For example, say

sin(\(\displaystyle \theta\)) = \(\displaystyle (1 - x^{2})^{(1/4)}\)

The corresponding value of cosine would be

cos(\(\displaystyle \theta\)) = \(\displaystyle \sqrt {(1 - ((1 - x^{2})^{(1/4)})^{2})}\) = \(\displaystyle \sqrt {(1 - (1 - x^{2})^{(1/2)})}\) = \(\displaystyle \sqrt {(1 - \sqrt{(1 - x^{2})})}\)

Or, another curve I am looking at:

sin(\(\displaystyle \theta\)) = \(\displaystyle (1 - x^{2})^{(3/4)}\)

How to reduce the corresponding expression for cosine?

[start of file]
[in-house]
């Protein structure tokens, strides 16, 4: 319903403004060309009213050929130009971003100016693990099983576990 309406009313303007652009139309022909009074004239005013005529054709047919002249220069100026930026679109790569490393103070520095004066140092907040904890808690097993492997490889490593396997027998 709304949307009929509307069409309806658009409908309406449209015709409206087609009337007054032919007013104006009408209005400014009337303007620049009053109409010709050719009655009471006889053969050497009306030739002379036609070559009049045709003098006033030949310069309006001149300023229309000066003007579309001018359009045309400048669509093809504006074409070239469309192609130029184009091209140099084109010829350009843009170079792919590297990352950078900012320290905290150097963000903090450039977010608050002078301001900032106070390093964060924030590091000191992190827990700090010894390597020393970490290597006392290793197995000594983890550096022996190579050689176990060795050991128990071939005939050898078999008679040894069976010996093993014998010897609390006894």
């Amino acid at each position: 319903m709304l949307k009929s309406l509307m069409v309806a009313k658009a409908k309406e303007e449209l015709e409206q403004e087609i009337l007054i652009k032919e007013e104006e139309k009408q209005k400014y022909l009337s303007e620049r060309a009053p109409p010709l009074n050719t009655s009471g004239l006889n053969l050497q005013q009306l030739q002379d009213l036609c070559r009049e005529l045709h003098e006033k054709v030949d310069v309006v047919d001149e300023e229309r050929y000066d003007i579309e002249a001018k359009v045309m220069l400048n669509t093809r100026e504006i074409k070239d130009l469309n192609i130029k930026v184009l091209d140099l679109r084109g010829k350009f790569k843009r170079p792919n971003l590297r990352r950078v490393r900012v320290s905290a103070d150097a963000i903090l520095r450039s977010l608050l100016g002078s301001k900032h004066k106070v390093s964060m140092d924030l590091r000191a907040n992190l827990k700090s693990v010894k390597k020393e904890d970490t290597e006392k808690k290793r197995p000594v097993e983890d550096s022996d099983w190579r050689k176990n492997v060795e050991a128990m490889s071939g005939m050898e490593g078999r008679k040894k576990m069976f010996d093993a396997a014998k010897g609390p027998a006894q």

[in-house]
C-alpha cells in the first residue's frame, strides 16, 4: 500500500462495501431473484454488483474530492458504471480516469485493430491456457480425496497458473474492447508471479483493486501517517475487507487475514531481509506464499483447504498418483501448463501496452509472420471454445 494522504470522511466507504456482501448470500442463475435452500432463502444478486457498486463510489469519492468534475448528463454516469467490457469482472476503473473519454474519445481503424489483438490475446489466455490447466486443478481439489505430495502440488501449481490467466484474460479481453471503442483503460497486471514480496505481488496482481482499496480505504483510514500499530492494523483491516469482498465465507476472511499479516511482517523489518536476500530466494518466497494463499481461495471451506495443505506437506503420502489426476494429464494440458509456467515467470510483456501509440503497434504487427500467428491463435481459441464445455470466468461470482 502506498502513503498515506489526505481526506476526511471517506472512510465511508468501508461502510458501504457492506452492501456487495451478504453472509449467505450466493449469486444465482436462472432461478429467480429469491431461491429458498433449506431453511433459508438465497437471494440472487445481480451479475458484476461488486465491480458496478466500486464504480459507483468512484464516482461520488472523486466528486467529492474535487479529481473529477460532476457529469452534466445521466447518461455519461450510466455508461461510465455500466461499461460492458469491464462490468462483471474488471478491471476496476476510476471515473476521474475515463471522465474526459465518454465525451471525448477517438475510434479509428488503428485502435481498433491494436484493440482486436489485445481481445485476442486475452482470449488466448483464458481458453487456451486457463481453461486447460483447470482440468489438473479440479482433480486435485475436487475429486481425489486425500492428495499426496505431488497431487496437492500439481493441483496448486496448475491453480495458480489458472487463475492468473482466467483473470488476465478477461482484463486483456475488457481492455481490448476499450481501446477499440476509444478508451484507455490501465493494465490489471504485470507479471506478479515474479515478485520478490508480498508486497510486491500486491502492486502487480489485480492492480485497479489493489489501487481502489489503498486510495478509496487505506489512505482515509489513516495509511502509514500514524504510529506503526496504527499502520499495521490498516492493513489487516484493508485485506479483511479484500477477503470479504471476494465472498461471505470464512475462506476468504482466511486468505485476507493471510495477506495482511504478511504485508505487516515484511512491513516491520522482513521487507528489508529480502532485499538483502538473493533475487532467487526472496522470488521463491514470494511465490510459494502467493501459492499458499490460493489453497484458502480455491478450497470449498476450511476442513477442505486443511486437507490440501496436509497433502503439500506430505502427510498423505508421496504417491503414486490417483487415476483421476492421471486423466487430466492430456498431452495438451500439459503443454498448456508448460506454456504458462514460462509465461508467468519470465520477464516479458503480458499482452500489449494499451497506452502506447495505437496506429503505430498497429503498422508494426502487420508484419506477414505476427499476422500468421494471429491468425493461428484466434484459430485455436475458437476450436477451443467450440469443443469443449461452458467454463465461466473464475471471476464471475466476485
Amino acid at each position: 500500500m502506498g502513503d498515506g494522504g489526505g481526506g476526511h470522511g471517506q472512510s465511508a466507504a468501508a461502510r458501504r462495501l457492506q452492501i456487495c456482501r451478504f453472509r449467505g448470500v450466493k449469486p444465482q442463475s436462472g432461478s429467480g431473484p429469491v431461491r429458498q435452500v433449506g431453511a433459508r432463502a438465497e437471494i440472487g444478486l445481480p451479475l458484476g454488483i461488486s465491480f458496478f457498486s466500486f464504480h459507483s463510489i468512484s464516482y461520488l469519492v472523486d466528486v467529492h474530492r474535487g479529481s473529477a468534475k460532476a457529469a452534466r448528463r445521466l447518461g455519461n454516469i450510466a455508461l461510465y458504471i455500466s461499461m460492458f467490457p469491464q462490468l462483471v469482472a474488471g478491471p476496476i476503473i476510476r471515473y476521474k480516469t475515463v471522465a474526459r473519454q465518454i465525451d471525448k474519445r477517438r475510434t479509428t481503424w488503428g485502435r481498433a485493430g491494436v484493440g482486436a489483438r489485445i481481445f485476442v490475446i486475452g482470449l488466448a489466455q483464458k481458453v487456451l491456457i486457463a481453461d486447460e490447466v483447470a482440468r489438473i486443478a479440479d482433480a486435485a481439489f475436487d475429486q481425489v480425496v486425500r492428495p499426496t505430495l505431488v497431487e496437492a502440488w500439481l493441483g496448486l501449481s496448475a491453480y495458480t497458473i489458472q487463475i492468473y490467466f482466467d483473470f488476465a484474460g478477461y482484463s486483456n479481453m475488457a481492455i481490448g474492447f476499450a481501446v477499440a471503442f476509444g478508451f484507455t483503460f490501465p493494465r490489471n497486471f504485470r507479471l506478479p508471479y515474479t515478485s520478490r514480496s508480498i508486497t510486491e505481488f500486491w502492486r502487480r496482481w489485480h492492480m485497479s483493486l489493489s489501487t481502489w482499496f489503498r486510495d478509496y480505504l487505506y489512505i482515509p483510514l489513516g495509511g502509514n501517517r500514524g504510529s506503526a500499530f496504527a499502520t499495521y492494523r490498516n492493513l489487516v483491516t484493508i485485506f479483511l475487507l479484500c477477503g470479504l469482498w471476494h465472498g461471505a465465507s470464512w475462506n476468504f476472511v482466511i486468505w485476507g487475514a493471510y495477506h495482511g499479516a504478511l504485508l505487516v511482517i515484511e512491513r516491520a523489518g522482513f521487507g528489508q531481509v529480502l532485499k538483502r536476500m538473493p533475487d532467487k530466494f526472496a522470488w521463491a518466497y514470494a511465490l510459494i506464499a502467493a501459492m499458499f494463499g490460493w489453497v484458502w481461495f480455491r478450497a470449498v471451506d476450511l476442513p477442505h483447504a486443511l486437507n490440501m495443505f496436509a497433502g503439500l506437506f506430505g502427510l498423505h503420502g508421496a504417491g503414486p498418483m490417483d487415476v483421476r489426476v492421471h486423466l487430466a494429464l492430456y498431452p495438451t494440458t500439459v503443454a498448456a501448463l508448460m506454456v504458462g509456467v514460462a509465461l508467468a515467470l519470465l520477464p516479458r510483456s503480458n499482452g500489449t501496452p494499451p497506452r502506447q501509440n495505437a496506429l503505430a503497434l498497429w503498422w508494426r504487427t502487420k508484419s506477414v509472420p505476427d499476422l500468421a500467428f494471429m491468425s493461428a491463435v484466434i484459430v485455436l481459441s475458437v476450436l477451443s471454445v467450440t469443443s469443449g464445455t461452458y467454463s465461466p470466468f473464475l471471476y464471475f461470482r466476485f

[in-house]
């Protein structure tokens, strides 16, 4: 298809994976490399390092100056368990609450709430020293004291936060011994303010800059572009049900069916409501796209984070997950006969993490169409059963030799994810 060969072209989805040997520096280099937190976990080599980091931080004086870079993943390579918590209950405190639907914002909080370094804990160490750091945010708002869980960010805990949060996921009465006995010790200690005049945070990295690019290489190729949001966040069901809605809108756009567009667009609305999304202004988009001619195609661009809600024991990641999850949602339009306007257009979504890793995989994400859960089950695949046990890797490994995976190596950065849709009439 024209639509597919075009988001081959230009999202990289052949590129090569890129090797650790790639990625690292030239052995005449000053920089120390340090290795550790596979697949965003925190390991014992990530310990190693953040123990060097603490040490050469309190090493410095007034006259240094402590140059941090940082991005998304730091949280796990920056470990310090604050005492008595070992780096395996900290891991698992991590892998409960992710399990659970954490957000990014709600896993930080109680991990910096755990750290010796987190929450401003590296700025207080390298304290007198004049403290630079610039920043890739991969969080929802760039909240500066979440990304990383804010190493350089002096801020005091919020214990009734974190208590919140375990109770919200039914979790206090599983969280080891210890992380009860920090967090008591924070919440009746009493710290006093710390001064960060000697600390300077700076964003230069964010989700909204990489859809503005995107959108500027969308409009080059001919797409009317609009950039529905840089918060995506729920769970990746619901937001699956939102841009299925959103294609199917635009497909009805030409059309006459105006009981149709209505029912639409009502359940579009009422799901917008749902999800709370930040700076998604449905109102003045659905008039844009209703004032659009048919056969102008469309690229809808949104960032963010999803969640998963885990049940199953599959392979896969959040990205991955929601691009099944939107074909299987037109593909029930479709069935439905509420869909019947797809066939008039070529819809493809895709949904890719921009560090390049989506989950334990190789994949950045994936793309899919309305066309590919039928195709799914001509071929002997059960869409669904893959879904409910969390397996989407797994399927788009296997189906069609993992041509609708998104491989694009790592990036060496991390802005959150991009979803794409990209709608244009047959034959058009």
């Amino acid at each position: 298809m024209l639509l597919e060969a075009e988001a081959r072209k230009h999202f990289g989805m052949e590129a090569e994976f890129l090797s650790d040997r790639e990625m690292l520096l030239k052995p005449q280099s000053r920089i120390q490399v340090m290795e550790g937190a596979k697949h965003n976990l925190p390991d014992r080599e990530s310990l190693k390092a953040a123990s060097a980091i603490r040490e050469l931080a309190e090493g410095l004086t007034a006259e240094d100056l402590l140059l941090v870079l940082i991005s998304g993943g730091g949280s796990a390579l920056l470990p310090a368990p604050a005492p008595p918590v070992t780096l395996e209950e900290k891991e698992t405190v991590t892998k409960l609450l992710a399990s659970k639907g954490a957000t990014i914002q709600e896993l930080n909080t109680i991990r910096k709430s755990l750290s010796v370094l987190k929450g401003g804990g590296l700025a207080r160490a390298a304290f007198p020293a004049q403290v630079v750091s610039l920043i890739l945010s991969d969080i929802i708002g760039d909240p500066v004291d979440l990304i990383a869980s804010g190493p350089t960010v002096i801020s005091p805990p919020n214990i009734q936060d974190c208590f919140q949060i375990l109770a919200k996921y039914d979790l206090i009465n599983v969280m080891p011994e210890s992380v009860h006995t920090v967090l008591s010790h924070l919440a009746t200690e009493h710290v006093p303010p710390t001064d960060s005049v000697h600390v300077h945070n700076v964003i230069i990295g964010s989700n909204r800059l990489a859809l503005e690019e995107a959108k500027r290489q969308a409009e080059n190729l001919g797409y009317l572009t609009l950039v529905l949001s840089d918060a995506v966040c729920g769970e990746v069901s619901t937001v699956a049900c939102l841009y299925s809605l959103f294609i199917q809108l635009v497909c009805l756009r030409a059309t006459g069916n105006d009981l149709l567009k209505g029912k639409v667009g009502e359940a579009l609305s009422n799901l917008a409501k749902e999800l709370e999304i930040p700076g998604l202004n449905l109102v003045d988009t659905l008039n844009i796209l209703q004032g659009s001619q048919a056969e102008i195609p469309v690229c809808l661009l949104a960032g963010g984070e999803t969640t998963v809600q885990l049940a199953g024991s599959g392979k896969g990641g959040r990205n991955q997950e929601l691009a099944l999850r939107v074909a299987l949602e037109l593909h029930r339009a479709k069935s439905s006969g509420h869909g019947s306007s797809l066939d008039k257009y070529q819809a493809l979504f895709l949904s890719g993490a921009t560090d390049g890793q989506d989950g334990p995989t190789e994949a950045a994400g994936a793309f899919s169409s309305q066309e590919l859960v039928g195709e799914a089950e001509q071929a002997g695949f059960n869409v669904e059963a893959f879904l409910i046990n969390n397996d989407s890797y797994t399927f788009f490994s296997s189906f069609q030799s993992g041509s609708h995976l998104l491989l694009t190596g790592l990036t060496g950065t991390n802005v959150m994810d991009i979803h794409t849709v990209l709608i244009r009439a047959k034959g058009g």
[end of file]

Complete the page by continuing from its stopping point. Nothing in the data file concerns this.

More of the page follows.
Or, another one, simply that :

cos(\(\displaystyle \theta\)) = \(\displaystyle \sqrt{(1 - sin(\theta))}\)

Is there any way to simplify these expressions to eliminate the radical?

I was looking at expressing the sine functions in terms of r*exp(x\(\displaystyle \theta\)), but didn't get far with it. Perhaps I am overlooking something simple. Any advice?